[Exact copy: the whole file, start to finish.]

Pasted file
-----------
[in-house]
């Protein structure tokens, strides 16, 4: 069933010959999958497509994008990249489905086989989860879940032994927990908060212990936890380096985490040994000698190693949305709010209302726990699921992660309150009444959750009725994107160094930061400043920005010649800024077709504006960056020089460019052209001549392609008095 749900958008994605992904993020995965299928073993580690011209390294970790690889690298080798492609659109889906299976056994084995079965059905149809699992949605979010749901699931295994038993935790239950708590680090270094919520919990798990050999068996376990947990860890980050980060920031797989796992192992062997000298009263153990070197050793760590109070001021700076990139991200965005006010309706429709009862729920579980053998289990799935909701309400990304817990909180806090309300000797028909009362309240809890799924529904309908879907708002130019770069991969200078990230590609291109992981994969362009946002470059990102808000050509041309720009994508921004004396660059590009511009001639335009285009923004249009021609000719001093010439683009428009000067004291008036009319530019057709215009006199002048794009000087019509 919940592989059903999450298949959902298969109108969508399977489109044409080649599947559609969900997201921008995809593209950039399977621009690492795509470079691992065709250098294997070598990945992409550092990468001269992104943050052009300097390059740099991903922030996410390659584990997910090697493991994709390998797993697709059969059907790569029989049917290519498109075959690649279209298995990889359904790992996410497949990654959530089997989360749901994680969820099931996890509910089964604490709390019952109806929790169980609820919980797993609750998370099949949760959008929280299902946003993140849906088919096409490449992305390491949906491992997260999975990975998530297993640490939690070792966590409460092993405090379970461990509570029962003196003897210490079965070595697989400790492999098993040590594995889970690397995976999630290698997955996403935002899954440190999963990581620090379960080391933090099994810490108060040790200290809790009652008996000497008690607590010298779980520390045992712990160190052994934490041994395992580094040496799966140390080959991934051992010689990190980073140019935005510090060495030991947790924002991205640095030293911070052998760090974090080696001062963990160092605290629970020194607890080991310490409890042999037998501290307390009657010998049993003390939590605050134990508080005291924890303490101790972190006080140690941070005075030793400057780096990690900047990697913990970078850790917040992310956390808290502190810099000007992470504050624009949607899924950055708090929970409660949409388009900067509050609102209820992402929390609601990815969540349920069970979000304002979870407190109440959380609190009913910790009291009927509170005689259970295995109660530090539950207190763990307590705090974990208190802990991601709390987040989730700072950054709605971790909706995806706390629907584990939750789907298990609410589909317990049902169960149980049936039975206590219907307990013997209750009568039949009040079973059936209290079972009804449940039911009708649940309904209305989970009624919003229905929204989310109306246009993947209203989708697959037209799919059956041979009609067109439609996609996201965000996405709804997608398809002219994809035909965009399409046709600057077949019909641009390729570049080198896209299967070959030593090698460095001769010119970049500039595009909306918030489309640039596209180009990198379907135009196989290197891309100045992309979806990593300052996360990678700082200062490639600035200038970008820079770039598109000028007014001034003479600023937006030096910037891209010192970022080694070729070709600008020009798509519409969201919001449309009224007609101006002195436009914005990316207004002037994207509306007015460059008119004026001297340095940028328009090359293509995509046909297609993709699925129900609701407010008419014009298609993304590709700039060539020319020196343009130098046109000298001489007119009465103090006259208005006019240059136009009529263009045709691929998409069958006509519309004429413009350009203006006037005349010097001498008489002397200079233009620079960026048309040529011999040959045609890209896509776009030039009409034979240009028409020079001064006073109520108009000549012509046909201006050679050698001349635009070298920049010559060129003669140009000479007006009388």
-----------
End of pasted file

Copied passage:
[in-house]
């Protein structure tokens, strides 16, 4: 069933010959999958497509994008990249489905086989989860879940032994927990908060212990936890380096985490040994000698190693949305709010209302726990699921992660309150009444959750009725994107160094930061400043920005010649800024077709504006960056020089460019052209001549392609008095 749900958008994605992904993020995965299928073993580690011209390294970790690889690298080798492609659109889906299976056994084995079965059905149809699992949605979010749901699931295994038993935790239950708590680090270094919520919990798990050999068996376990947990860890980050980060920031797989796992192992062997000298009263153990070197050793760590109070001021700076990139991200965005006010309706429709009862729920579980053998289990799935909701309400990304817990909180806090309300000797028909009362309240809890799924529904309908879907708002130019770069991969200078990230590609291109992981994969362009946002470059990102808000050509041309720009994508921004004396660059590009511009001639335009285009923004249009021609000719001093010439683009428009000067004291008036009319530019057709215009006199002048794009000087019509 919940592989059903999450298949959902298969109108969508399977489109044409080649599947559609969900997201921008995809593209950039399977621009690492795509470079691992065709250098294997070598990945992409550092990468001269992104943050052009300097390059740099991903922030996410390659584990997910090697493991994709390998797993697709059969059907790569029989049917290519498109075959690649279209298995990889359904790992996410497949990654959530089997989360749901994680969820099931996890509910089964604490709390019952109806929790169980609820919980797993609750998370099949949760959008929280299902946003993140849906088919096409490449992305390491949906491992997260999975990975998530297993640490939690070792966590409460092993405090379970461990509570029962003196003897210490079965070595697989400790492999098993040590594995889970690397995976999630290698997955996403935002899954440190999963990581620090379960080391933090099994810490108060040790200290809790009652008996000497008690607590010298779980520390045992712990160190052994934490041994395992580094040496799966140390080959991934051992010689990190980073140019935005510090060495030991947790924002991205640095030293911070052998760090974090080696001062963990160092605290629970020194607890080991310490409890042999037998501290307390009657010998049993003390939590605050134990508080005291924890303490101790972190006080140690941070005075030793400057780096990690900047990697913990970078850790917040992310956390808290502190810099000007992470504050624009949607899924950055708090929970409660949409388009900067509050609102209820992402929390609601990815969540349920069970979000304002979870407190109440959380609190009913910790009291009927509170005689259970295995109660530090539950207190763990307590705090974990208190802990991601709390987040989730700072950054709605971790909706995806706390629907584990939750789907298990609410589909317990049902169960149980049936039975206590219907307990013997209750009568039949009040079973059936209290079972009804449940039911009708649940309904209305989970009624919003229905929204989310109306246009993947209203989708697959037209799919059956041979009609067109439609996609996201965000996405709804997608398809002219994809035909965009399409046709600057077949019909641009390729570049080198896209299967070959030593090698460095001769010119970049500039595009909306918030489309640039596209180009990198379907135009196989290197891309100045992309979806990593300052996360990678700082200062490639600035200038970008820079770039598109000028007014001034003479600023937006030096910037891209010192970022080694070729070709600008020009798509519409969201919001449309009224007609101006002195436009914005990316207004002037994207509306007015460059008119004026001297340095940028328009090359293509995509046909297609993709699925129900609701407010008419014009298609993304590709700039060539020319020196343009130098046109000298001489007119009465103090006259208005006019240059136009009529263009045709691929998409069958006509519309004429413009350009203006006037005349010097001498008489002397200079233009620079960026048309040529011999040959045609890209896509776009030039009409034979240009028409020079001064006073109520108009000549012509046909201006050679050698001349635009070298920049010559060129003669140009000479007006009388």